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Archive for June, 2012

The Divining Wand’s Summer TBR List

June 21, 2012 By: larramiefg Category: News

Dear Authors/Readers/Friends —

The summer solstice occurred in the Northern Hemisphere yesterday evening so welcome to the first full day of summer and the beginning of my vacation!

Last June this literary Fairy Godmother felt The Divining Wand had featured “the very best of the best for everyone’s enjoyment,” however the books appearing here — during the first six months of 2012 — have been even better! Please look through the archives and choose to read something that’s already been published. Honestly you’ll enjoy all of them. I did and wish I could go back and read them again for the first time!

Since that’s not possible I followed my heart, hunches, and curiosity to put together a personal summer TBR list — rather eclectic and promising:

First To-Be-Read:

~ Haole Wood {Kindle Edition] by Dee DeTarsio

~ Gone Girl by Gillian Flynn

~ The Chaperone by Laura Moriarty

~ Can I Get an Amen? by Sarah Healy

~ Flat-Out-Love [Kindle Edition] by Jessica Park

~ Mission to Paris by Alan Furst

~ The Innocents by Francesca Segal

~ Wife 22 by Melanie Gideon

Looking Forward To:

~ The Divorce Girl by Caryn Mirriam-Goldberg (July)

~ The Care and Handling of Roses with Thorns by Margaret Dilloway I(August)

~ Hemingway’s Girl by Erika Robuck (Advanced Reader Copy)

Curious About:

~ In the Kingdom of Men by Kim Barnes

~ An Uncommon Education by Elizabeth Percer

~ Trapeze by Simon Mawer

~ I Never Promised You a Goodie Bag by Jennifer Gilbert

~ Swimming to Elba by Silvia Avallone

Please stay tuned for updates. If you follow me on Twitter and/or are a friend on Facebook, I’ll be sure to comment on these titles.

Wishing you a relaxing, healthy summer complete with the best in reading….enjoy!

As ever —
Larramie

Kristina Riggle: Why I Write

June 20, 2012 By: larramiefg Category: Books, Guest Posts

[Having written/published three successful novels in two years, Kristina Riggle (Real Life & Liars, The Life You’ve Imagined, and Things We Didn’t Say) has become a critically acclaimed and well-known/loved author who ends her third career year with Keepsake, releasing next Tuesday, June 26th.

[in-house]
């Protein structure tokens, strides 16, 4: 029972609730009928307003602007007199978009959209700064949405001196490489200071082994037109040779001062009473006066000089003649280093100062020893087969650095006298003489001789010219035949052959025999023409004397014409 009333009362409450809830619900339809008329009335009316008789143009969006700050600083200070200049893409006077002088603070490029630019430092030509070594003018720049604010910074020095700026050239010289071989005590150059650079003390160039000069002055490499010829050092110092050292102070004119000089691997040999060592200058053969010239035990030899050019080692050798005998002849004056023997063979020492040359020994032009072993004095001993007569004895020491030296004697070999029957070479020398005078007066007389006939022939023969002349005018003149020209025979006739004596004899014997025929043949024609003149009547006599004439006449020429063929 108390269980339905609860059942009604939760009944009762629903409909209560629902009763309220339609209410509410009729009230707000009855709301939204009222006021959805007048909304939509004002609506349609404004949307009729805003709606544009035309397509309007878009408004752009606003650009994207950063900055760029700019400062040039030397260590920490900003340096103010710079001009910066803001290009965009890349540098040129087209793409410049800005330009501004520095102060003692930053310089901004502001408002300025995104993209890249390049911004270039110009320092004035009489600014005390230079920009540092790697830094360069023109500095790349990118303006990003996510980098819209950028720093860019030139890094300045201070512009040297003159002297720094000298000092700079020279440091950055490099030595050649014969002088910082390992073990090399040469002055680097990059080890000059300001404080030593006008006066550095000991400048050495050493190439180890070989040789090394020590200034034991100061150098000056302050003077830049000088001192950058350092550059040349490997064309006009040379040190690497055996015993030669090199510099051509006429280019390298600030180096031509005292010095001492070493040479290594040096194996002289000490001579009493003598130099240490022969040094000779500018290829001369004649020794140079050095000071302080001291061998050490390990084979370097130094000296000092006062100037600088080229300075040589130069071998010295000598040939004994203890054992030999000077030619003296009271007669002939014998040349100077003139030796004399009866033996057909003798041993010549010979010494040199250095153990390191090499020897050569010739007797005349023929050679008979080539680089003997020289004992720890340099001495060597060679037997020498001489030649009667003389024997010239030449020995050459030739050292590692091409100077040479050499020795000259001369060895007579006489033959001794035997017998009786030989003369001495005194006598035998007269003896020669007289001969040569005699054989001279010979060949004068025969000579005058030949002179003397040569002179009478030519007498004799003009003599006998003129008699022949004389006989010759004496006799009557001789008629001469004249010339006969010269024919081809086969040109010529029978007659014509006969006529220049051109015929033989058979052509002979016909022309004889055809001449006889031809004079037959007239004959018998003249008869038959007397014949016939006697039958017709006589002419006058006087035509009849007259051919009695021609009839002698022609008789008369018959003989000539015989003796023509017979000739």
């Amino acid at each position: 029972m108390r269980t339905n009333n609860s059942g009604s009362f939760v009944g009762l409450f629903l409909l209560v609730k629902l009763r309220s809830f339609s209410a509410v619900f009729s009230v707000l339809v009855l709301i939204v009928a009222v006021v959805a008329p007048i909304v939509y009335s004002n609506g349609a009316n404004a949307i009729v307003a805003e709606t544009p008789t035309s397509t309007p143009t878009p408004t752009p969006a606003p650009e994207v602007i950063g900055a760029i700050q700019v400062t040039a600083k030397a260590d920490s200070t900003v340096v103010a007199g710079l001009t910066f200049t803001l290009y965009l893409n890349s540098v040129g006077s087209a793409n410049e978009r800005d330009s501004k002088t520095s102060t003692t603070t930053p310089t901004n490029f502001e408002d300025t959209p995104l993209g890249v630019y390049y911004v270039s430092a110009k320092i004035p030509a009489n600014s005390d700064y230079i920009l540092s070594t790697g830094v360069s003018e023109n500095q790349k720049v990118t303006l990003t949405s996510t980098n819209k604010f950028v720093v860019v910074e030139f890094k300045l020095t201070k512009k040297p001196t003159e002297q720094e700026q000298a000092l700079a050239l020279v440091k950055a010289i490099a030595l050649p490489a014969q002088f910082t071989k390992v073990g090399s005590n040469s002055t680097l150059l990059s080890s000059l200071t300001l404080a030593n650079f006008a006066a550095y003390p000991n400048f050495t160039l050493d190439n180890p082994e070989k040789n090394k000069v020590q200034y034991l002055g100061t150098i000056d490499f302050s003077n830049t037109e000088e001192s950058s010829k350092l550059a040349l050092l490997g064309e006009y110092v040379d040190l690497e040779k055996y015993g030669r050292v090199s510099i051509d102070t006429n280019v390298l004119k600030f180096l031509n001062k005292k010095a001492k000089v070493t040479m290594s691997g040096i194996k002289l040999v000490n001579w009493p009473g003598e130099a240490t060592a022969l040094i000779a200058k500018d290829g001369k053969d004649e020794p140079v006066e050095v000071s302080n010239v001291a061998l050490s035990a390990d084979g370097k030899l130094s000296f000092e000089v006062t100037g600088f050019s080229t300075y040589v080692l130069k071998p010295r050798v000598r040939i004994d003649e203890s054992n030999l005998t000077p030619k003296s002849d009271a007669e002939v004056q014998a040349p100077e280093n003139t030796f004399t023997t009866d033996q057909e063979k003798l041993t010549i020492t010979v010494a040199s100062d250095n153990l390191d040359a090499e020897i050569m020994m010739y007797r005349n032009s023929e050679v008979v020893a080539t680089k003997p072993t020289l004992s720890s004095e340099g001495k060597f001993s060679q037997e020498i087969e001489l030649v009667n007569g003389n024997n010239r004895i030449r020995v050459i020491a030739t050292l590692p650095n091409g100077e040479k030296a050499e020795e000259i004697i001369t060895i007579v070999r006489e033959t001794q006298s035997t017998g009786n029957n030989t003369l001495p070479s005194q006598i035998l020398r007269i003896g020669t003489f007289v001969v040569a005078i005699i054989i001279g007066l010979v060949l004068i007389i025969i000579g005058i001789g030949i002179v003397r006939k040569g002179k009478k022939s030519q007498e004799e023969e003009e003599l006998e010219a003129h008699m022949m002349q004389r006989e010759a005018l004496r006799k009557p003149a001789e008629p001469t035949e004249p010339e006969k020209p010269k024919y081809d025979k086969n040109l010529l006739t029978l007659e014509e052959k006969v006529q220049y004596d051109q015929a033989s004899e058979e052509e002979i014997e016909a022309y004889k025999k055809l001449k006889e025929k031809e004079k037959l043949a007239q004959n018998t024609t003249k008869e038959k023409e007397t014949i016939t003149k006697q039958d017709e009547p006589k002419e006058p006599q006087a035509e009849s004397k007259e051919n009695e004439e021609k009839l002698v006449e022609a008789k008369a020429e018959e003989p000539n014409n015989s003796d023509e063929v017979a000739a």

Perhaps the best word to describe Kristina’s writing is “real.” And there’s good reason for that since it’s who she is and why she writes.]

Why I Write

Why do I write? “I love it” is the short answer, but that’s obvious and boring. I love to sing, too, but I’m not doing that professionally. I write because it’s what I know. What I am, in fact.

What I mean is that writing is “it” for me. My thing. People ask me how long I’ve been writing, and I always say, “Since I knew how to read”. My grade school, Townline Elementary, always encouraged writing, and the Young Author’s Day preparation –when we all wrote stories and made little books out of construction paper with laminated covers – was my very favorite time of year.

You know how dancers will say they’ve been at the ballet barre since they had baby teeth? Or basketball players spent dawn to dusk shooting hoops on the playground? I used to sit on my feet to better reach my manual typewriter as it sat on the particle board desk in my bedroom, in front of the window looking out over the daylilies. I would sprawl outside on a warm summer day on a blanket with a notebook and pen, and write sentences for a melodramatic story of young love, or a murder mystery.

Some kids just have a “thing”, and you watch them, and you feel like you can see their future. Is every kid like that going to be a superstar? Of course not. But you can tell they feel most alive, most in their element, pursuing that art, or sport, or study.

I was a kid like that, and my thing was writing. My eighth grade English teacher signed my yearbook, “Keep on writing!” I won a citywide writing contest when I was fifteen. Sure, I beamed for the praise – who wouldn’t? – but I would have written without it, because I loved it.

What was true then, as a child, is still true now. I feel most “me” when I write.

I didn’t jump into writing novels for a living. I was a journalist first, but that’s writing, too. Any career I chose was going to involve writing. That was inevitable.

Writing always was my “thing”. Simple as that.

* * * * *

Keepsake is a timely and provocative novel that asks: What happens when the things we own become more important than the people we love?